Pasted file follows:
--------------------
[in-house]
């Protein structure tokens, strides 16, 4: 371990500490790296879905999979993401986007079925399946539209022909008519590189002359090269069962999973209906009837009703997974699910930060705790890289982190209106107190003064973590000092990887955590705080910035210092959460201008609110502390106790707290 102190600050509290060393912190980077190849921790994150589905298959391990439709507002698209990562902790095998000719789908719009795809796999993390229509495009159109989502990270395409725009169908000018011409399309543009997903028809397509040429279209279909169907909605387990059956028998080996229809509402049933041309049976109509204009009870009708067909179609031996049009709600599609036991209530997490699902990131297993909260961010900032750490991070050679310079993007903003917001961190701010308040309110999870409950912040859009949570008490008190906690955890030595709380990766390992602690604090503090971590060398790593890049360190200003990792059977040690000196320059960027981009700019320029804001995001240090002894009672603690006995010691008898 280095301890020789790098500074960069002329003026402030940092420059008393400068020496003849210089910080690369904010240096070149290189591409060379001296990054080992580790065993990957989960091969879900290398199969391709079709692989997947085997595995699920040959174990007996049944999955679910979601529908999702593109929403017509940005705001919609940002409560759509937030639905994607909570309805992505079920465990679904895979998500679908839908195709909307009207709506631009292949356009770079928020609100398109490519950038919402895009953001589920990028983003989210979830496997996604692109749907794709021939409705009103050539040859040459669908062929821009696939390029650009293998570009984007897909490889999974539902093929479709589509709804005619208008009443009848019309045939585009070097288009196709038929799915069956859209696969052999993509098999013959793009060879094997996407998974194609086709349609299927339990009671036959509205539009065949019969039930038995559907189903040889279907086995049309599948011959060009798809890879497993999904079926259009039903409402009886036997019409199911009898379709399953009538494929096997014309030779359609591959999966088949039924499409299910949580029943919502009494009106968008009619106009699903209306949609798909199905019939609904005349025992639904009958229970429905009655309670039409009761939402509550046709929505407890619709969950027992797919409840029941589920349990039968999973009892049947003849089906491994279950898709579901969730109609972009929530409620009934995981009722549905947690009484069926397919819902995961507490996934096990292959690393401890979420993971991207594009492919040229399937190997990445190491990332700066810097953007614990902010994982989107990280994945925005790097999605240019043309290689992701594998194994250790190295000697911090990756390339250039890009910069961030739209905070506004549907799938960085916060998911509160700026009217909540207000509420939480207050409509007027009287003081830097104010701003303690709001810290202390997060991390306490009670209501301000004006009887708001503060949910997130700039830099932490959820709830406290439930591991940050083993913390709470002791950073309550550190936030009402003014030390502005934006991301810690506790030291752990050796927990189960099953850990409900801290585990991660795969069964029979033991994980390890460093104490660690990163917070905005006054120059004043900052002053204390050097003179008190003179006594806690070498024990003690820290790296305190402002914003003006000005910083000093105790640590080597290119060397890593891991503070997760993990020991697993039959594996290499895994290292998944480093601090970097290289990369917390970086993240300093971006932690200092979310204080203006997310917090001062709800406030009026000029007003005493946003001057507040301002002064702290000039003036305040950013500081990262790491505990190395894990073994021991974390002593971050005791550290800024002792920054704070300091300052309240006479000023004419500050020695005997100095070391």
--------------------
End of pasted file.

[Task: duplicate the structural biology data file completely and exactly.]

[in-house]
């Protein structure tokens, strides 16, 4: 371990500490790296879905999979993401986007079925399946539209022909008519590189002359090269069962999973209906009837009703997974699910930060705790890289982190209106107190003064973590000092990887955590705080910035210092959460201008609110502390106790707290 102190600050509290060393912190980077190849921790994150589905298959391990439709507002698209990562902790095998000719789908719009795809796999993390229509495009159109989502990270395409725009169908000018011409399309543009997903028809397509040429279209279909169907909605387990059956028998080996229809509402049933041309049976109509204009009870009708067909179609031996049009709600599609036991209530997490699902990131297993909260961010900032750490991070050679310079993007903003917001961190701010308040309110999870409950912040859009949570008490008190906690955890030595709380990766390992602690604090503090971590060398790593890049360190200003990792059977040690000196320059960027981009700019320029804001995001240090002894009672603690006995010691008898 280095301890020789790098500074960069002329003026402030940092420059008393400068020496003849210089910080690369904010240096070149290189591409060379001296990054080992580790065993990957989960091969879900290398199969391709079709692989997947085997595995699920040959174990007996049944999955679910979601529908999702593109929403017509940005705001919609940002409560759509937030639905994607909570309805992505079920465990679904895979998500679908839908195709909307009207709506631009292949356009770079928020609100398109490519950038919402895009953001589920990028983003989210979830496997996604692109749907794709021939409705009103050539040859040459669908062929821009696939390029650009293998570009984007897909490889999974539902093929479709589509709804005619208008009443009848019309045939585009070097288009196709038929799915069956859209696969052999993509098999013959793009060879094997996407998974194609086709349609299927339990009671036959509205539009065949019969039930038995559907189903040889279907086995049309599948011959060009798809890879497993999904079926259009039903409402009886036997019409199911009898379709399953009538494929096997014309030779359609591959999966088949039924499409299910949580029943919502009494009106968008009619106009699903209306949609798909199905019939609904005349025992639904009958229970429905009655309670039409009761939402509550046709929505407890619709969950027992797919409840029941589920349990039968999973009892049947003849089906491994279950898709579901969730109609972009929530409620009934995981009722549905947690009484069926397919819902995961507490996934096990292959690393401890979420993971991207594009492919040229399937190997990445190491990332700066810097953007614990902010994982989107990280994945925005790097999605240019043309290689992701594998194994250790190295000697911090990756390339250039890009910069961030739209905070506004549907799938960085916060998911509160700026009217909540207000509420939480207050409509007027009287003081830097104010701003303690709001810290202390997060991390306490009670209501301000004006009887708001503060949910997130700039830099932490959820709830406290439930591991940050083993913390709470002791950073309550550190936030009402003014030390502005934006991301810690506790030291752990050796927990189960099953850990409900801290585990991660795969069964029979033991994980390890460093104490660690990163917070905005006054120059004043900052002053204390050097003179008190003179006594806690070498024990003690820290790296305190402002914003003006000005910083000093105790640590080597290119060397890593891991503070997760993990020991697993039959594996290499895994290292998944480093601090970097290289990369917390970086993240300093971006932690200092979310204080203006997310917090001062709800406030009026000029007003005493946003001057507040301002002064702290000039003036305040950013500081990262790491505990190395894990073994021991974390002593971050005791550290800024002792920054704070300091300052309240006479000023004419500050020695005997100095070391």